For over 30 years, the South Caucasus has been torn apart by conflict. While decision makers meet and discuss solutions, the voices of those who are directly affected by the conflicts are not heard: displaced persons, borderline populations, and organizations.

Social researchers represent a group that could become the bridge between these people and the decision makers by doing what they do best: social research. They can shed light on various aspects of the conflict dynamics, survey public perception, present policy recommendations, and more.

Some researchers from Armenia and Azerbaijan are trying to do this. However, as a group of individuals, they are usually challenged by the mainstream narrative which falls under the umbrella of political realism and leaves no space for seeking alternative and more peaceful resolution or transformation of the conflict. As a direct or indirect result, researchers are silenced by the structure framed as ‘national security.’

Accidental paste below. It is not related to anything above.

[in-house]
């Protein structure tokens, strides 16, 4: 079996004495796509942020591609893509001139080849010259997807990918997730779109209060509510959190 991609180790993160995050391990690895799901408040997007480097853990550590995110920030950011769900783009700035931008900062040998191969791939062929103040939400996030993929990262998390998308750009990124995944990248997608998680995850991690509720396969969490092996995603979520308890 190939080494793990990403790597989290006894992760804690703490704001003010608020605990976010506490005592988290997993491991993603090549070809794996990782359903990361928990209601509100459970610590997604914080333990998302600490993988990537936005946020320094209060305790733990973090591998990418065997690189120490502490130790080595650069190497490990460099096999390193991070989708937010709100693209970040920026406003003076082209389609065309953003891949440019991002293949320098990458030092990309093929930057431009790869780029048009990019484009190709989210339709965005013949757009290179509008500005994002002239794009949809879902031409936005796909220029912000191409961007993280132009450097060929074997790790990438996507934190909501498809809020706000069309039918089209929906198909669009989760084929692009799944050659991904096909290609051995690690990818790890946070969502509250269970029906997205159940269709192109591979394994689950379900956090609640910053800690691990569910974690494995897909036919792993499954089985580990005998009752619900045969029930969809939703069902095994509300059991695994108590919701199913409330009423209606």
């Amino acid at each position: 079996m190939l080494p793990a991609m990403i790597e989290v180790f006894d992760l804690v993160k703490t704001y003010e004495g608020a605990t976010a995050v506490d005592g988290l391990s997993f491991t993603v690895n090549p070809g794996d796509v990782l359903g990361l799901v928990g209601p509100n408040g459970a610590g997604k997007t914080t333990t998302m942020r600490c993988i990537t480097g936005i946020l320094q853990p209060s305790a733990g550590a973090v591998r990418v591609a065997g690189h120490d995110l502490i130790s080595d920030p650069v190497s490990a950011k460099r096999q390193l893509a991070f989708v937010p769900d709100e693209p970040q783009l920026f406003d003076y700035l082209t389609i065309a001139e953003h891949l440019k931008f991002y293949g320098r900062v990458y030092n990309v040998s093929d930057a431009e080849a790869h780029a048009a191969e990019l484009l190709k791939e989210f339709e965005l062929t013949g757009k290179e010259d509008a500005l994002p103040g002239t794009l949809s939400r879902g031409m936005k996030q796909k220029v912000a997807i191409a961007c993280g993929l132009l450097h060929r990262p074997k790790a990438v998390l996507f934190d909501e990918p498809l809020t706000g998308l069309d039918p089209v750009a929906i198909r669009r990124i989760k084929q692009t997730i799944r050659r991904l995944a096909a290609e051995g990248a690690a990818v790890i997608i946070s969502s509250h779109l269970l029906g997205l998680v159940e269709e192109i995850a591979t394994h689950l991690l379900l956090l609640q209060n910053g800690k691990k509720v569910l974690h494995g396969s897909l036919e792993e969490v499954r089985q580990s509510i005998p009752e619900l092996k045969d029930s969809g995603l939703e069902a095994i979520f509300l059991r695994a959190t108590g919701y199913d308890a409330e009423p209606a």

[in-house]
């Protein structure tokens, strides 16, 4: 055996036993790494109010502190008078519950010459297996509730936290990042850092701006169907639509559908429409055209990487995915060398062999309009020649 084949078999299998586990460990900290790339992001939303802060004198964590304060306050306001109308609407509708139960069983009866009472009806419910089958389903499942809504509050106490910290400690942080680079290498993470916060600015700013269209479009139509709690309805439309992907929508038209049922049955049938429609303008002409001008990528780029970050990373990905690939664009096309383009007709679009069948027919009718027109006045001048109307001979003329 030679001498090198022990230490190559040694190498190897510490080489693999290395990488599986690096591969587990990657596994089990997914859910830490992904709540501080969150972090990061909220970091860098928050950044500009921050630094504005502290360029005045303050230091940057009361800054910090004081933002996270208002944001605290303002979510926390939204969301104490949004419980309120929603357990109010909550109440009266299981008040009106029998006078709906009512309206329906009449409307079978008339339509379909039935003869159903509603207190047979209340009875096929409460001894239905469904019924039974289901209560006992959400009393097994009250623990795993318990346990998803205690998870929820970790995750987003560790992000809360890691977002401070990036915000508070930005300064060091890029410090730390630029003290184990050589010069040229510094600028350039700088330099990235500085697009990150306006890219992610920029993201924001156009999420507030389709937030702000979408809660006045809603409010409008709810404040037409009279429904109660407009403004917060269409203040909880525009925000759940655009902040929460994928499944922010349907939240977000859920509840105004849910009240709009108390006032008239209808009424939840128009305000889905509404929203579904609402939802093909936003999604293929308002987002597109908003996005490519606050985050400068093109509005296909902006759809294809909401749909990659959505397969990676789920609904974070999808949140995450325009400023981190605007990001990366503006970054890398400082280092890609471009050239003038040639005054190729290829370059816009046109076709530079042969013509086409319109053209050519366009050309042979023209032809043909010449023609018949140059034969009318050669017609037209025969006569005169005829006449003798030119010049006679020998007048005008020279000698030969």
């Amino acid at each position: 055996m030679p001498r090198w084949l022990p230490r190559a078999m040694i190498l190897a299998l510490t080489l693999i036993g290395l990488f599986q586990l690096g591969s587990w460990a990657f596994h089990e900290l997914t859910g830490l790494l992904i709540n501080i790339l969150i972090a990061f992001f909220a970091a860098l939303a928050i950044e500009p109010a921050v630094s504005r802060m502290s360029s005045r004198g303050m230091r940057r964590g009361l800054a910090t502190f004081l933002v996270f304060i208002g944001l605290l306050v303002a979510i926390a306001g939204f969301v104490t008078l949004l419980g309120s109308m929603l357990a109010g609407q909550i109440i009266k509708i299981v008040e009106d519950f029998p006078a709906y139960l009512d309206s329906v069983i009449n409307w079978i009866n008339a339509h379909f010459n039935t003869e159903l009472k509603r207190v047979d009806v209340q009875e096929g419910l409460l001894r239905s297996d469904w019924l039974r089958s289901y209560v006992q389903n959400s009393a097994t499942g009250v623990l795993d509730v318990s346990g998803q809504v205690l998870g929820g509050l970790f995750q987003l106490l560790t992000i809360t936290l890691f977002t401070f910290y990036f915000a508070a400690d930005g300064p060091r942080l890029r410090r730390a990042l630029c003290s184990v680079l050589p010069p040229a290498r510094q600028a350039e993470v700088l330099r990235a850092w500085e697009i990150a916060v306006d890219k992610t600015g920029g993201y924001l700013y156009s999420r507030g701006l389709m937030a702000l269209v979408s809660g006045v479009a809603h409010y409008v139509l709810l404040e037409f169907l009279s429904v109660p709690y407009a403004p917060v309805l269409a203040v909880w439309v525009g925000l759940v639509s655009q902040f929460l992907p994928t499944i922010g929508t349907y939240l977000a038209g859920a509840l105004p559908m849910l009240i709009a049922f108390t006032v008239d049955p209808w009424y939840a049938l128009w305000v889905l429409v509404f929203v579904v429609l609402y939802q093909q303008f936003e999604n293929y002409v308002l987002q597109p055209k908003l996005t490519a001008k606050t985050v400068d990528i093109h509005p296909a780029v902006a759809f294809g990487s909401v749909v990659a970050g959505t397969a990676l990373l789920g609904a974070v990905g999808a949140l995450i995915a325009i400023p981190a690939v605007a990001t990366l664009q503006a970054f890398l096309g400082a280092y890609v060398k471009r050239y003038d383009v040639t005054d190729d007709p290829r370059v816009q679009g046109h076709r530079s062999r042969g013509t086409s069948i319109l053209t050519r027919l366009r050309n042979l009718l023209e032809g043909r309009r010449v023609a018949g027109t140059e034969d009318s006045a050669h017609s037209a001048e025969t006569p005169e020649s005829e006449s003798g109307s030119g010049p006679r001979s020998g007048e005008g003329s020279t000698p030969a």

In this multimedia story, we interviewed researchers from both societies who are engaged in social research on topics related to the Nagorno-Karabakh conflict. Their experience and the challenges they face are best understood when hearing from them directly. You, as a reader, are able to virtually get in touch with them and “ask” the ready-made questions.

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